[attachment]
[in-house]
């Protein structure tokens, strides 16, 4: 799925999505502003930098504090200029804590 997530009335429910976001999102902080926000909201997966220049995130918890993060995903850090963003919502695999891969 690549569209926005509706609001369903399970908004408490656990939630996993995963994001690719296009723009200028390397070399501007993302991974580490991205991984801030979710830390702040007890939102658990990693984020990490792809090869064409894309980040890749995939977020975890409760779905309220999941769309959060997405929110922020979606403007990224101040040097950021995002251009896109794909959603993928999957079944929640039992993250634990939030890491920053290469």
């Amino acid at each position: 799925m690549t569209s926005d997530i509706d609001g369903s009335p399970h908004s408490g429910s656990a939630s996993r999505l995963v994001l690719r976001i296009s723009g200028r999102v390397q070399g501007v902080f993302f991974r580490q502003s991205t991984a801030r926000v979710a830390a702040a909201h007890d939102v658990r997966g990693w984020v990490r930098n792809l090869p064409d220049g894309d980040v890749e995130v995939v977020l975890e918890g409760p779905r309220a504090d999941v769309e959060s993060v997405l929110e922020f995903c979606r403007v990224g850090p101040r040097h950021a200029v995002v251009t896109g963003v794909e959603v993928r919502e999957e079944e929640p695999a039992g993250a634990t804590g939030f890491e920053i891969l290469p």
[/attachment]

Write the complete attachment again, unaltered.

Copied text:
[in-house]
């Protein structure tokens, strides 16, 4: 799925999505502003930098504090200029804590 997530009335429910976001999102902080926000909201997966220049995130918890993060995903850090963003919502695999891969 690549569209926005509706609001369903399970908004408490656990939630996993995963994001690719296009723009200028390397070399501007993302991974580490991205991984801030979710830390702040007890939102658990990693984020990490792809090869064409894309980040890749995939977020975890409760779905309220999941769309959060997405929110922020979606403007990224101040040097950021995002251009896109794909959603993928999957079944929640039992993250634990939030890491920053290469």
């Amino acid at each position: 799925m690549t569209s926005d997530i509706d609001g369903s009335p399970h908004s408490g429910s656990a939630s996993r999505l995963v994001l690719r976001i296009s723009g200028r999102v390397q070399g501007v902080f993302f991974r580490q502003s991205t991984a801030r926000v979710a830390a702040a909201h007890d939102v658990r997966g990693w984020v990490r930098n792809l090869p064409d220049g894309d980040v890749e995130v995939v977020l975890e918890g409760p779905r309220a504090d999941v769309e959060s993060v997405l929110e922020f995903c979606r403007v990224g850090p101040r040097h950021a200029v995002v251009t896109g963003v794909e959603v993928r919502e999957e079944e929640p695999a039992g993250a634990t804590g939030f890491e920053i891969l290469p």